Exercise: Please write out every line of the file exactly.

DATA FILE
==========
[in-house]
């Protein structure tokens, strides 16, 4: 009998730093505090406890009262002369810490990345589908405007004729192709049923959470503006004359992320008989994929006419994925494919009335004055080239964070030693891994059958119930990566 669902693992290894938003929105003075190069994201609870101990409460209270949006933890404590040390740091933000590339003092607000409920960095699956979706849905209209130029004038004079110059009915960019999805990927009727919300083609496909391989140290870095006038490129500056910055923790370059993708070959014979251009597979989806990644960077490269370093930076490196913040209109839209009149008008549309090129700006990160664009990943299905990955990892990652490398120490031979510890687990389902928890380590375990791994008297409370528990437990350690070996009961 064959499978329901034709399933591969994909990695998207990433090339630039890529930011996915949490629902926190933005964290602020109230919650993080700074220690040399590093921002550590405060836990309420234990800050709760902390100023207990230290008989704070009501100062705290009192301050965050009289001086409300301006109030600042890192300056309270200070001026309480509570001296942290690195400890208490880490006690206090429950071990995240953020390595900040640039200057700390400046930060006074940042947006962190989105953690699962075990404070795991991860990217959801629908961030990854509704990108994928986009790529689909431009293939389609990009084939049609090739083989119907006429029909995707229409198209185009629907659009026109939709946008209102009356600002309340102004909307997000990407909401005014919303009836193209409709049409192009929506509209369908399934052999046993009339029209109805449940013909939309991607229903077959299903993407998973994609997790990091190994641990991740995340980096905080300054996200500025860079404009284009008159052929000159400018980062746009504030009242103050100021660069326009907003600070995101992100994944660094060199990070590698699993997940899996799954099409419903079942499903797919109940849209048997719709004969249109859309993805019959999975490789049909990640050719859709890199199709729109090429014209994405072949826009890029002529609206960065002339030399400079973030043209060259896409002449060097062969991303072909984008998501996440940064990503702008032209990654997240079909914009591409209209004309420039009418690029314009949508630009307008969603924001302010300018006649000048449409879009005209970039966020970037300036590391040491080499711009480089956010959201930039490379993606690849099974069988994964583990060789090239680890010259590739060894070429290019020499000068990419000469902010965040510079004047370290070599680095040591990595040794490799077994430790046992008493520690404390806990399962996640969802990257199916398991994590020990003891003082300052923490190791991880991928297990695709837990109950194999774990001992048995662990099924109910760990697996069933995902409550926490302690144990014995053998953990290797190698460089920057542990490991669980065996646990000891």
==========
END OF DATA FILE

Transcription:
[in-house]
């Protein structure tokens, strides 16, 4: 009998730093505090406890009262002369810490990345589908405007004729192709049923959470503006004359992320008989994929006419994925494919009335004055080239964070030693891994059958119930990566 669902693992290894938003929105003075190069994201609870101990409460209270949006933890404590040390740091933000590339003092607000409920960095699956979706849905209209130029004038004079110059009915960019999805990927009727919300083609496909391989140290870095006038490129500056910055923790370059993708070959014979251009597979989806990644960077490269370093930076490196913040209109839209009149008008549309090129700006990160664009990943299905990955990892990652490398120490031979510890687990389902928890380590375990791994008297409370528990437990350690070996009961 064959499978329901034709399933591969994909990695998207990433090339630039890529930011996915949490629902926190933005964290602020109230919650993080700074220690040399590093921002550590405060836990309420234990800050709760902390100023207990230290008989704070009501100062705290009192301050965050009289001086409300301006109030600042890192300056309270200070001026309480509570001296942290690195400890208490880490006690206090429950071990995240953020390595900040640039200057700390400046930060006074940042947006962190989105953690699962075990404070795991991860990217959801629908961030990854509704990108994928986009790529689909431009293939389609990009084939049609090739083989119907006429029909995707229409198209185009629907659009026109939709946008209102009356600002309340102004909307997000990407909401005014919303009836193209409709049409192009929506509209369908399934052999046993009339029209109805449940013909939309991607229903077959299903993407998973994609997790990091190994641990991740995340980096905080300054996200500025860079404009284009008159052929000159400018980062746009504030009242103050100021660069326009907003600070995101992100994944660094060199990070590698699993997940899996799954099409419903079942499903797919109940849209048997719709004969249109859309993805019959999975490789049909990640050719859709890199199709729109090429014209994405072949826009890029002529609206960065002339030399400079973030043209060259896409002449060097062969991303072909984008998501996440940064990503702008032209990654997240079909914009591409209209004309420039009418690029314009949508630009307008969603924001302010300018006649000048449409879009005209970039966020970037300036590391040491080499711009480089956010959201930039490379993606690849099974069988994964583990060789090239680890010259590739060894070429290019020499000068990419000469902010965040510079004047370290070599680095040591990595040794490799077994430790046992008493520690404390806990399962996640969802990257199916398991994590020990003891003082300052923490190791991880991928297990695709837990109950194999774990001992048995662990099924109910760990697996069933995902409550926490302690144990014995053998953990290797190698460089920057542990490991669980065996646990000891």